An estimated 33,429 new and resale houses and condos sold statewide last month. That was down 8.3 percent from 36,468 in October, and down 10.8 percent from 37,481 sales in November 2012, according to San Diego-based DataQuick. October sales have varied from a low of 25,578 in 2007 to a high of 60,326 in 2004. Last month's sales were 15.1 percent below the average of 39,357 sales for all the months of November since 1988, when DataQuick's statistics begin. California sales haven’t been above average for any particular month in more than seven years.
The median price paid for a home in California last month was $360,000, up 0.8 percent from $357,000 in October and up 23.7 percent from $291,000 in November 2012. Last month was the 21st consecutive month in which the state's median sale price rose year-over-year, and the 12th straight month with a gain exceeding 20 percent.
In March/April/May 2007 the median peaked at $484,000. The post-peak trough was $221,000 in April 2009.
Of the existing homes sold last month, 6.8 percent were properties that had been foreclosed on during the past year. That was up from a revised 6.7 percent in October and down from 16.9 percent a year earlier. Foreclosure resales peaked at 58.8 percent in February 2009.
Short sales - transactions where the sale price fell short of what was owed on the property - made up an estimated 12.3 percent of the homes that resold last month. That was down from an estimated 12.4 percent the month before and 26.2 percent a year earlier.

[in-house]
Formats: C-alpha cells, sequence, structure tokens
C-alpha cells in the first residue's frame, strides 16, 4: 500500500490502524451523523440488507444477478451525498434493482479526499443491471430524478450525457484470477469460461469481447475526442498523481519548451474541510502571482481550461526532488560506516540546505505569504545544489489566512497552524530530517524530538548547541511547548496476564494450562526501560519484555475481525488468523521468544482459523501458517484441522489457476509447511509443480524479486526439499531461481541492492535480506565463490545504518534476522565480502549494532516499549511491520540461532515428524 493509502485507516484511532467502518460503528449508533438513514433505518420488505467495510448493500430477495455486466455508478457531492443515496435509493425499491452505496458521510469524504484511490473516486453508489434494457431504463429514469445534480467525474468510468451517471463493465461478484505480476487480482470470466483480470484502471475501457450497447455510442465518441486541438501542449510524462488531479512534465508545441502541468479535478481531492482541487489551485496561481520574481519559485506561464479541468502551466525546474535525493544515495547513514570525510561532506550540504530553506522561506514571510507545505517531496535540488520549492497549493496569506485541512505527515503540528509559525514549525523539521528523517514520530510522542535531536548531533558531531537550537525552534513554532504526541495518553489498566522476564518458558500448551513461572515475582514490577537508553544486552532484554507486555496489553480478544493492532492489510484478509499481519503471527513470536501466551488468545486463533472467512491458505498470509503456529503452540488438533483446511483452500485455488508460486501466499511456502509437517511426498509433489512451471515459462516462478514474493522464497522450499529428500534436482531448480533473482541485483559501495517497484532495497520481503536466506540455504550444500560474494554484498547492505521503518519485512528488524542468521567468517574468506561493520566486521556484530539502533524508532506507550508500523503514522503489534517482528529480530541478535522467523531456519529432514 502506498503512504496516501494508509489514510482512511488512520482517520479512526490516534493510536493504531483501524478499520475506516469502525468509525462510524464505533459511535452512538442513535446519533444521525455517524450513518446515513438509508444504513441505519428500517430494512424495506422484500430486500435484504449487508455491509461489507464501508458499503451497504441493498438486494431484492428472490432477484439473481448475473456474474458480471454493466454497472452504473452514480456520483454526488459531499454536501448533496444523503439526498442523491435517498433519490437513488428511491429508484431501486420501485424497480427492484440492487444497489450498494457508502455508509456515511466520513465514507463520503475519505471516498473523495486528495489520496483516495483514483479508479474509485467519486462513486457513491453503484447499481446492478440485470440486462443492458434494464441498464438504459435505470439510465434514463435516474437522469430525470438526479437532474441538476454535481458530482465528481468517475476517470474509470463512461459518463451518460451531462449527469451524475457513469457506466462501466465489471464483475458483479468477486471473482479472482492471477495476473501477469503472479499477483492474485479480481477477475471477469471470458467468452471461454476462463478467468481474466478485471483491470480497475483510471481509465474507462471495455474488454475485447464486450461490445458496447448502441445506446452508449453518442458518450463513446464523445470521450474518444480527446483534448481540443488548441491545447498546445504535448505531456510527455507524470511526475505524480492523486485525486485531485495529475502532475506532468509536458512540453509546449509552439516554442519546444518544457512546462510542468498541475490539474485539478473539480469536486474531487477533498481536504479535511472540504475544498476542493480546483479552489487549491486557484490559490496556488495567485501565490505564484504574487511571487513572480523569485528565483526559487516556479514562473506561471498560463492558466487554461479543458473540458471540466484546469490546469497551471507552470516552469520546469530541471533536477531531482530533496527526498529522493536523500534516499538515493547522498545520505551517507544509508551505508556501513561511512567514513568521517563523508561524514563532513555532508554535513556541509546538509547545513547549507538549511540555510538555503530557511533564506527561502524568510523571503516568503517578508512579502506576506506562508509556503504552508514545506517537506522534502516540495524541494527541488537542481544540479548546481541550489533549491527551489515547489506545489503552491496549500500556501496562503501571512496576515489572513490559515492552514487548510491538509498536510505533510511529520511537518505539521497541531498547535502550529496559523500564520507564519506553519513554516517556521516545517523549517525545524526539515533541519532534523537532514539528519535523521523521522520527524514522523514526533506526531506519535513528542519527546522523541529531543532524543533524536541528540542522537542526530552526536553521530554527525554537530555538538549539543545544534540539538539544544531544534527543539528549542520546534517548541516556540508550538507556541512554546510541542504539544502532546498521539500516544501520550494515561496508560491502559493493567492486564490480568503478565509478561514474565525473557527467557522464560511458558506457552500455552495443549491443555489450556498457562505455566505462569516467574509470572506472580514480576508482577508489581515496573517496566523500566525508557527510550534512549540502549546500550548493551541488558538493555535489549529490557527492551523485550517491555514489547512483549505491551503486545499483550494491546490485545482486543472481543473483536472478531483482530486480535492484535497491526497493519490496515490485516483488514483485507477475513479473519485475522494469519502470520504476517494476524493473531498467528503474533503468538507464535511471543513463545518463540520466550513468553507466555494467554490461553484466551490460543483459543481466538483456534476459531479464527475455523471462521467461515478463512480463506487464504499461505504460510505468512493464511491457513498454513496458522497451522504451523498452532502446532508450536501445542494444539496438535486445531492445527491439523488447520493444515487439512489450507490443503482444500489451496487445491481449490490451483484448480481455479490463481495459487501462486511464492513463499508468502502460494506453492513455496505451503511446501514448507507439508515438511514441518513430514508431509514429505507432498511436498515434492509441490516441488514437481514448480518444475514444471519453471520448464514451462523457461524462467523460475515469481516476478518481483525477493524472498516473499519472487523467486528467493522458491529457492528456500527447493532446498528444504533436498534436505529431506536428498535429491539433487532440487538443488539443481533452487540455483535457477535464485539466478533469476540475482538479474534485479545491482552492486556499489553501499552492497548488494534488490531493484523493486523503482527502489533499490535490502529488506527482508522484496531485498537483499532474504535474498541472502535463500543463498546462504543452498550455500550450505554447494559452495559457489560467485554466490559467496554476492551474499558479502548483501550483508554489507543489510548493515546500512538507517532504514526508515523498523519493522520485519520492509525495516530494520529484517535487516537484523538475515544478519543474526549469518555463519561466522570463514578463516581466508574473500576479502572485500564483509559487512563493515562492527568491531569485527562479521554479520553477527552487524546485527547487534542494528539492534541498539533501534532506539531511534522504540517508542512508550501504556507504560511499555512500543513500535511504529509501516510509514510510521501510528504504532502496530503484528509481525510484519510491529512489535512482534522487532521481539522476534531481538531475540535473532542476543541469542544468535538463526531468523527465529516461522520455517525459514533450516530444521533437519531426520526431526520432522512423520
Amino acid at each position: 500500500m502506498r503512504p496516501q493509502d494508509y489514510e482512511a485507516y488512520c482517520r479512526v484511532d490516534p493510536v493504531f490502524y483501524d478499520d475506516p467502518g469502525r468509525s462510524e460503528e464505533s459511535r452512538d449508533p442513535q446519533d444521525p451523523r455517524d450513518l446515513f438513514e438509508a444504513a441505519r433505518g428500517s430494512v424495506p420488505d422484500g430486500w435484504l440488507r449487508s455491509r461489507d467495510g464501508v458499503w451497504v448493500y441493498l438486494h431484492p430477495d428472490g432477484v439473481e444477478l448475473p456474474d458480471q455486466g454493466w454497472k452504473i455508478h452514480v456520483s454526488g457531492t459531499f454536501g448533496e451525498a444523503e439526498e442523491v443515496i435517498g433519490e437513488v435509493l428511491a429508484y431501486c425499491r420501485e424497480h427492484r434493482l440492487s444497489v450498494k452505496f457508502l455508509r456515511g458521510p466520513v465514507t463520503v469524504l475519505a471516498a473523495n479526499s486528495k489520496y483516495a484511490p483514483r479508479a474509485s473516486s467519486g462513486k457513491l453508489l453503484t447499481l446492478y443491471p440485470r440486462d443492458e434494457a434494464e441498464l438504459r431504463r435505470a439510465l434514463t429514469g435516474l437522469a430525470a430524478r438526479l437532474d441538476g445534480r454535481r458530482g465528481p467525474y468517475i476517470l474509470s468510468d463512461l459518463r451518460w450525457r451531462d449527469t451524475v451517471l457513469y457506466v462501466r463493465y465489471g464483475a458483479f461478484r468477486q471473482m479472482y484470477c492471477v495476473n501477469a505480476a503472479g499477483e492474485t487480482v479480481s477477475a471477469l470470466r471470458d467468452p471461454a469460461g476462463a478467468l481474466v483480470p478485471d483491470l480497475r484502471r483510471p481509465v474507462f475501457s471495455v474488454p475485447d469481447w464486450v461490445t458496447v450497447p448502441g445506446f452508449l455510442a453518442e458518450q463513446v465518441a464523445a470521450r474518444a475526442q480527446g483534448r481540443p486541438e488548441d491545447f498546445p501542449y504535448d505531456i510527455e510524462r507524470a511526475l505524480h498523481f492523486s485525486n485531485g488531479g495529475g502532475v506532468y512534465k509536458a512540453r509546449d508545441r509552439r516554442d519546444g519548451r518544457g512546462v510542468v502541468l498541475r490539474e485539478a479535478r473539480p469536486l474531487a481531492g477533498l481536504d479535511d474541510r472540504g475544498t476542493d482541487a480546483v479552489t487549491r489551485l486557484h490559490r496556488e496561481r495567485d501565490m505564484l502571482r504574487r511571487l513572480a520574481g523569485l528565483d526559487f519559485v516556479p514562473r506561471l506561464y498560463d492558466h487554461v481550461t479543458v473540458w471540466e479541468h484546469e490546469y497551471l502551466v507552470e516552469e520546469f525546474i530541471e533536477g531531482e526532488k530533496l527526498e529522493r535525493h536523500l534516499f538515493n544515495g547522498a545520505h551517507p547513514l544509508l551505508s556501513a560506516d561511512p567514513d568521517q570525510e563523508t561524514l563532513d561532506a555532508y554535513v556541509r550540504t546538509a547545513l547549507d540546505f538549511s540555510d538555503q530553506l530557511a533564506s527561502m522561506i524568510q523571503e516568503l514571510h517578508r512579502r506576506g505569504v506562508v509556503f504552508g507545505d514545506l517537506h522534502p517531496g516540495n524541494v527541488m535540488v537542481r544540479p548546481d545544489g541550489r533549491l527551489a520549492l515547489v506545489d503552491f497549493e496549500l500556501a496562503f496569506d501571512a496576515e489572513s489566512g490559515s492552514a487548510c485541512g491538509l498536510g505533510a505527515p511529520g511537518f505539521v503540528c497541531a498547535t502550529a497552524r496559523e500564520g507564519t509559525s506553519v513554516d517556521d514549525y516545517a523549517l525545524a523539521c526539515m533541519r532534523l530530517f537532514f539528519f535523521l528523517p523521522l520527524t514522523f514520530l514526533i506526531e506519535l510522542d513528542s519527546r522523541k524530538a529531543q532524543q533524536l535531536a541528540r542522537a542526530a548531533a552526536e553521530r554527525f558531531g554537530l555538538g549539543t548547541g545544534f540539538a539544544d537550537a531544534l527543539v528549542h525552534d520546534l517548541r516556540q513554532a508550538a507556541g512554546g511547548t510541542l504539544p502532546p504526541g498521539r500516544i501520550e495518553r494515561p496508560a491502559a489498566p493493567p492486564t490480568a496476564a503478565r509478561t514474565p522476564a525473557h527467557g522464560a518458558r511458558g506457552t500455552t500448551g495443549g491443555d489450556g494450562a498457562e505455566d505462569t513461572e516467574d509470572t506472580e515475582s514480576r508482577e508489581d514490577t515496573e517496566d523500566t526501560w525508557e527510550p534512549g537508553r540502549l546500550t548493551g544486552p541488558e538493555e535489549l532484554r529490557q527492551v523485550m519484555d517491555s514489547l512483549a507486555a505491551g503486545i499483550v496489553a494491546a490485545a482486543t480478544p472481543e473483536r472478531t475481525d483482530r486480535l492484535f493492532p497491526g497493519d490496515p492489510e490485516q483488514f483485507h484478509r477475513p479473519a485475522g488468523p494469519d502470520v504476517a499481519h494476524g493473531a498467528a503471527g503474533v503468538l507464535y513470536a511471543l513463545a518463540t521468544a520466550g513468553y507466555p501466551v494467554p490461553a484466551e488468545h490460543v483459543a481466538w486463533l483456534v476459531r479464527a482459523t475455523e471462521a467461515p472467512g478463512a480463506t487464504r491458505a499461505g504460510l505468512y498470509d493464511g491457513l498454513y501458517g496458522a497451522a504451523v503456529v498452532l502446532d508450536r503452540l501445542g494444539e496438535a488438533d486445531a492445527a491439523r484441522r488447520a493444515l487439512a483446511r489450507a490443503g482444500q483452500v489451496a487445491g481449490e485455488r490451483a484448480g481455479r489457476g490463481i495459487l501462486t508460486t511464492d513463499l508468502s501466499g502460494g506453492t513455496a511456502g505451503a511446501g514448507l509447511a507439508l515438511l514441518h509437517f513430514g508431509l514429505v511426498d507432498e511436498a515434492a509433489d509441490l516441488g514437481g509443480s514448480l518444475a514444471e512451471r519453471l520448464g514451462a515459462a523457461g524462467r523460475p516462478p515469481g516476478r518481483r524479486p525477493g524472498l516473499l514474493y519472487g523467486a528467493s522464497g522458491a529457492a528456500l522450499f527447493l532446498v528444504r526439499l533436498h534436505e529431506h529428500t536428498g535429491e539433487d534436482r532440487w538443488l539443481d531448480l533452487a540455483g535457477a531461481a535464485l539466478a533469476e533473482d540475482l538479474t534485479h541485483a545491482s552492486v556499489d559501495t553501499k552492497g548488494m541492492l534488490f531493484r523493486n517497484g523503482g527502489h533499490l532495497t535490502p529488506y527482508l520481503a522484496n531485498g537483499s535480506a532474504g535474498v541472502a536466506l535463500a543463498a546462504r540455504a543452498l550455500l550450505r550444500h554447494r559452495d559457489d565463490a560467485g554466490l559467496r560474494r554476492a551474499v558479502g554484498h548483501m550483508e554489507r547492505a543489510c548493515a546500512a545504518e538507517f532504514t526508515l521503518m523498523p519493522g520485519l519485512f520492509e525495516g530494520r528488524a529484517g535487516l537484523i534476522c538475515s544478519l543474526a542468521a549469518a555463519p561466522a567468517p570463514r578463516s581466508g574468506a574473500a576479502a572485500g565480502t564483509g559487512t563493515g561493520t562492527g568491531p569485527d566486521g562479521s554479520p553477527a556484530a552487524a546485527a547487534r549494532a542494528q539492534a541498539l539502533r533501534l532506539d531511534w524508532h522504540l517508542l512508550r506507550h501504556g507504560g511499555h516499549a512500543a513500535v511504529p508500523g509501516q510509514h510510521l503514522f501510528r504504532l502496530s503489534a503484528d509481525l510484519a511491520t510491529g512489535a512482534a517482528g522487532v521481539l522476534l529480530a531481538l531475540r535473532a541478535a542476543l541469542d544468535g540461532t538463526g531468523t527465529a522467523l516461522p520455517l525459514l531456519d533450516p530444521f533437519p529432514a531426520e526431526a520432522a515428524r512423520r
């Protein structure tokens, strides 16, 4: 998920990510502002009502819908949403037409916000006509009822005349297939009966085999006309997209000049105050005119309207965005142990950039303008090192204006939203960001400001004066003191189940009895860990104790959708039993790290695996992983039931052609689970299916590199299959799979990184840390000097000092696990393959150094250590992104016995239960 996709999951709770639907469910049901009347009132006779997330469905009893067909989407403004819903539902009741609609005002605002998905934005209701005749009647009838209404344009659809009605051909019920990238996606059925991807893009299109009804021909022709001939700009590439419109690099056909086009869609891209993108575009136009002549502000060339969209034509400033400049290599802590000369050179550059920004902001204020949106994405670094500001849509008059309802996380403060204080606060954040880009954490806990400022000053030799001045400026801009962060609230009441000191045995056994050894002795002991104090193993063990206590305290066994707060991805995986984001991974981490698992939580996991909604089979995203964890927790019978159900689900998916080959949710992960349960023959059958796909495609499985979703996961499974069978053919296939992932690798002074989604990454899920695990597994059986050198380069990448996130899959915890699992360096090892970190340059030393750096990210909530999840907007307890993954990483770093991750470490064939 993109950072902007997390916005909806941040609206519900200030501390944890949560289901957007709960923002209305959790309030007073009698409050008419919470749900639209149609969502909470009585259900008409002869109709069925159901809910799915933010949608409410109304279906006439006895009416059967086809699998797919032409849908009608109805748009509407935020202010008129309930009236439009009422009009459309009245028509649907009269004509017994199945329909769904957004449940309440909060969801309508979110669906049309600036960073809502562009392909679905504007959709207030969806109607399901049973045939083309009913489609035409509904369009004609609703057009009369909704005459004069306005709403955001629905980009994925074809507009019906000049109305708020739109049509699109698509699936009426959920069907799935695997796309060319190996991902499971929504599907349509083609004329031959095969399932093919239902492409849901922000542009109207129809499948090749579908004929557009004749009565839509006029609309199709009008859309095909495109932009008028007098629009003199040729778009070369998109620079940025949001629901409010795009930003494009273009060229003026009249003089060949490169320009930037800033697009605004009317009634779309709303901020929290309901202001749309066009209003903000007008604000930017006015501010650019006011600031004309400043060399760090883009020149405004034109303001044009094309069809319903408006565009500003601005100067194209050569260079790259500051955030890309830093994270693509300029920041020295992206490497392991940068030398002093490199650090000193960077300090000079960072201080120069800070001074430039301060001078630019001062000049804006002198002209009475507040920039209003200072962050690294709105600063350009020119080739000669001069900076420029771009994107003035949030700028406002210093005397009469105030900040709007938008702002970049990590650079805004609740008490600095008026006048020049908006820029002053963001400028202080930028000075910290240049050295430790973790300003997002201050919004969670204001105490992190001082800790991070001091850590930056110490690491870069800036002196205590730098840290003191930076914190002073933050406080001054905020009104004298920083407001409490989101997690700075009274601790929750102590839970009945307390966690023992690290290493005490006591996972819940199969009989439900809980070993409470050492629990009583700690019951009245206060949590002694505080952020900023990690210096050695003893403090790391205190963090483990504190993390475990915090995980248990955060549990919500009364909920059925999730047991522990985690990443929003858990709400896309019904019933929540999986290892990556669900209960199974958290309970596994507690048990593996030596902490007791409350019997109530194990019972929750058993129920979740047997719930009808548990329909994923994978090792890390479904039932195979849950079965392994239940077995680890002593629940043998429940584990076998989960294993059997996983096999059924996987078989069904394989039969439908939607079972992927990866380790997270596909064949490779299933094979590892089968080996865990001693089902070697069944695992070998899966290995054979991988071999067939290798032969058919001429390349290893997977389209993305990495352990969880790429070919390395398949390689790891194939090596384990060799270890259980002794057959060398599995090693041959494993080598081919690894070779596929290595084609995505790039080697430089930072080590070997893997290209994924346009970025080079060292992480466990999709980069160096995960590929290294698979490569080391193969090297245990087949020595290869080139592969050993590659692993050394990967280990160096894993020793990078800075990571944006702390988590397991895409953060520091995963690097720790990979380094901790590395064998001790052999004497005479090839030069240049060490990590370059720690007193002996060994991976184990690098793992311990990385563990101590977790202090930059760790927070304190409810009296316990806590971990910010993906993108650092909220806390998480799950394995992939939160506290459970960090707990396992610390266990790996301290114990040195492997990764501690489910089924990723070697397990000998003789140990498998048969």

The typical monthly mortgage payment that California buyers committed themselves to paying last month was $1,418, up from $1,395 the month before and up from $1,026 a year earlier. Adjusted for inflation, last month's payment was 38.4 percent below the typical payment in spring 1989, the peak of the prior real estate cycle. It was 50.1 percent below the current cycle's peak in June 2006. It was 54.5 percent above the February 2012 bottom of the current cycle.
DataQuick monitors real estate activity nationwide and provides information to consumers, educational institutions, public agencies, lending institutions, title companies and industry analysts.
Indicators of market distress continue to decline. Foreclosure activity remains well below year-ago and peak levels reached in the last five years. Financing with multiple mortgages is low, while down payment sizes are stable, DataQuick reported.